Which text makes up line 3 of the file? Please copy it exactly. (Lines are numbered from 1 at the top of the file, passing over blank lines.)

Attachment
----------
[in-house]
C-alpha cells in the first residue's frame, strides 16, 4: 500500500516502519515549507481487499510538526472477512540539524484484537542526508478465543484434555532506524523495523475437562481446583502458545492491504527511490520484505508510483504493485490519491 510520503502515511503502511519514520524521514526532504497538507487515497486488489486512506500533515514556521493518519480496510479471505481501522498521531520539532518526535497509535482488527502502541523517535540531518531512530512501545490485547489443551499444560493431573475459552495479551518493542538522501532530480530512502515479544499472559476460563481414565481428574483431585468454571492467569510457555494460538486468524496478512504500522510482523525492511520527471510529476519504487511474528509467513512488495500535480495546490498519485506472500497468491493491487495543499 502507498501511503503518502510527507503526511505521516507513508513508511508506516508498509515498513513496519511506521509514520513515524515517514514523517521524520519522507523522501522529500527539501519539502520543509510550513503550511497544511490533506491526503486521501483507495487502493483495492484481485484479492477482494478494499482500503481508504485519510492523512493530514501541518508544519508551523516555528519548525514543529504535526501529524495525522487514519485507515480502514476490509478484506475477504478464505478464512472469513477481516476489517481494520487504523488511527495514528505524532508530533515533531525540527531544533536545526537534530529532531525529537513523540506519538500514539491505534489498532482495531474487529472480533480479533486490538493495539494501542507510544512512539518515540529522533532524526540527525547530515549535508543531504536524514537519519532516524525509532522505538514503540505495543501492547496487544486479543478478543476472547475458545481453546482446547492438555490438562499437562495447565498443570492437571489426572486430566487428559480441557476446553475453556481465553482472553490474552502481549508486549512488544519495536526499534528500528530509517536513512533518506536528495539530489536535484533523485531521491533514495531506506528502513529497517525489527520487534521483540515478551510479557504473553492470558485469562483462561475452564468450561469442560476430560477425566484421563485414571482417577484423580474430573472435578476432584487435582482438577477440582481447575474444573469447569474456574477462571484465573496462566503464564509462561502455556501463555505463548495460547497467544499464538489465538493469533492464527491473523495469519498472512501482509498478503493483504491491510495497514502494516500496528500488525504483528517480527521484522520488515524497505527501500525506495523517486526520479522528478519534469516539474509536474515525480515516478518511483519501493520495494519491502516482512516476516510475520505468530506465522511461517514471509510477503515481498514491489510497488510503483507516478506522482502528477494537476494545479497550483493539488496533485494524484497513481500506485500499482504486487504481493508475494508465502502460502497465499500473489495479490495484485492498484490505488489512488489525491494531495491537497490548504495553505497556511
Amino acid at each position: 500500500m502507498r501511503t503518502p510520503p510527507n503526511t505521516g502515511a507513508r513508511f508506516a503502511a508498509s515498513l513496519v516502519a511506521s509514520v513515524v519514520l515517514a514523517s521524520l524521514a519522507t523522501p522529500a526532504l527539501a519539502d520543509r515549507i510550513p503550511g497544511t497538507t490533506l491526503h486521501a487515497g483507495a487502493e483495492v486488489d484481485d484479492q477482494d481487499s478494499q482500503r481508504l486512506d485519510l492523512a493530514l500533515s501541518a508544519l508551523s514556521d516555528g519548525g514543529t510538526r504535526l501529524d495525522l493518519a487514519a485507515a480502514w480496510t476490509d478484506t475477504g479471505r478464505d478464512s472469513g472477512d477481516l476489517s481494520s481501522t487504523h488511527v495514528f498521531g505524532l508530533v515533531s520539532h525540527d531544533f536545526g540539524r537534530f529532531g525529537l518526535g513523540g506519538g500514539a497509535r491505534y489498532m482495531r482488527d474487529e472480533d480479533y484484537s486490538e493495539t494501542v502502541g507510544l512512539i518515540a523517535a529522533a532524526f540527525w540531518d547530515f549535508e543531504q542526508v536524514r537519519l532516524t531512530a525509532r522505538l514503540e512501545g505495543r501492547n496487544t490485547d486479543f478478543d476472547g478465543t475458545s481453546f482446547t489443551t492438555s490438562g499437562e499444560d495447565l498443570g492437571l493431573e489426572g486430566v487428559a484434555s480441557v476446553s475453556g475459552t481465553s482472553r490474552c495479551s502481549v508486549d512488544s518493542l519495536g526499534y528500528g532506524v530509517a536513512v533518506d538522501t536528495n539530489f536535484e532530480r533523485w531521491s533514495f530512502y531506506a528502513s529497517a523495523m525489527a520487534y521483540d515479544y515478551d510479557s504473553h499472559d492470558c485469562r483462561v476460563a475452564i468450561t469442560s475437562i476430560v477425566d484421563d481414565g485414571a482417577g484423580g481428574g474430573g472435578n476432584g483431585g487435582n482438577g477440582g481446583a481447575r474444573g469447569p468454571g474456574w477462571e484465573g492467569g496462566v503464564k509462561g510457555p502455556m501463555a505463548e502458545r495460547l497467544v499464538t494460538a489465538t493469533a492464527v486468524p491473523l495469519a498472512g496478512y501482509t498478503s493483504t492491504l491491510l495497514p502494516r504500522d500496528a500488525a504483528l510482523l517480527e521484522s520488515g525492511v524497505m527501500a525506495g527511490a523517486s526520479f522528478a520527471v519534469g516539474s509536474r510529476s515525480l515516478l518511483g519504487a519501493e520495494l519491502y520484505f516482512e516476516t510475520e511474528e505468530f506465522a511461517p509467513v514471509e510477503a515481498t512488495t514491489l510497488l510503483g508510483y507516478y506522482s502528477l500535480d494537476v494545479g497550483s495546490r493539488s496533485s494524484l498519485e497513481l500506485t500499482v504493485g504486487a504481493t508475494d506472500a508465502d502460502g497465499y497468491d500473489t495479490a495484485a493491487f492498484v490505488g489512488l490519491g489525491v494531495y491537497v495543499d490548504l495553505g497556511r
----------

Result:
Amino acid at each position: 500500500m502507498r501511503t503518502p510520503p510527507n503526511t505521516g502515511a507513508r513508511f508506516a503502511a508498509s515498513l513496519v516502519a511506521s509514520v513515524v519514520l515517514a514523517s521524520l524521514a519522507t523522501p522529500a526532504l527539501a519539502d520543509r515549507i510550513p503550511g497544511t497538507t490533506l491526503h486521501a487515497g483507495a487502493e483495492v486488489d484481485d484479492q477482494d481487499s478494499q482500503r481508504l486512506d485519510l492523512a493530514l500533515s501541518a508544519l508551523s514556521d516555528g519548525g514543529t510538526r504535526l501529524d495525522l493518519a487514519a485507515a480502514w480496510t476490509d478484506t475477504g479471505r478464505d478464512s472469513g472477512d477481516l476489517s481494520s481501522t487504523h488511527v495514528f498521531g505524532l508530533v515533531s520539532h525540527d531544533f536545526g540539524r537534530f529532531g525529537l518526535g513523540g506519538g500514539a497509535r491505534y489498532m482495531r482488527d474487529e472480533d480479533y484484537s486490538e493495539t494501542v502502541g507510544l512512539i518515540a523517535a529522533a532524526f540527525w540531518d547530515f549535508e543531504q542526508v536524514r537519519l532516524t531512530a525509532r522505538l514503540e512501545g505495543r501492547n496487544t490485547d486479543f478478543d476472547g478465543t475458545s481453546f482446547t489443551t492438555s490438562g499437562e499444560d495447565l498443570g492437571l493431573e489426572g486430566v487428559a484434555s480441557v476446553s475453556g475459552t481465553s482472553r490474552c495479551s502481549v508486549d512488544s518493542l519495536g526499534y528500528g532506524v530509517a536513512v533518506d538522501t536528495n539530489f536535484e532530480r533523485w531521491s533514495f530512502y531506506a528502513s529497517a523495523m525489527a520487534y521483540d515479544y515478551d510479557s504473553h499472559d492470558c485469562r483462561v476460563a475452564i468450561t469442560s475437562i476430560v477425566d484421563d481414565g485414571a482417577g484423580g481428574g474430573g472435578n476432584g483431585g487435582n482438577g477440582g481446583a481447575r474444573g469447569p468454571g474456574w477462571e484465573g492467569g496462566v503464564k509462561g510457555p502455556m501463555a505463548e502458545r495460547l497467544v499464538t494460538a489465538t493469533a492464527v486468524p491473523l495469519a498472512g496478512y501482509t498478503s493483504t492491504l491491510l495497514p502494516r504500522d500496528a500488525a504483528l510482523l517480527e521484522s520488515g525492511v524497505m527501500a525506495g527511490a523517486s526520479f522528478a520527471v519534469g516539474s509536474r510529476s515525480l515516478l518511483g519504487a519501493e520495494l519491502y520484505f516482512e516476516t510475520e511474528e505468530f506465522a511461517p509467513v514471509e510477503a515481498t512488495t514491489l510497488l510503483g508510483y507516478y506522482s502528477l500535480d494537476v494545479g497550483s495546490r493539488s496533485s494524484l498519485e497513481l500506485t500499482v504493485g504486487a504481493t508475494d506472500a508465502d502460502g497465499y497468491d500473489t495479490a495484485a493491487f492498484v490505488g489512488l490519491g489525491v494531495y491537497v495543499d490548504l495553505g497556511r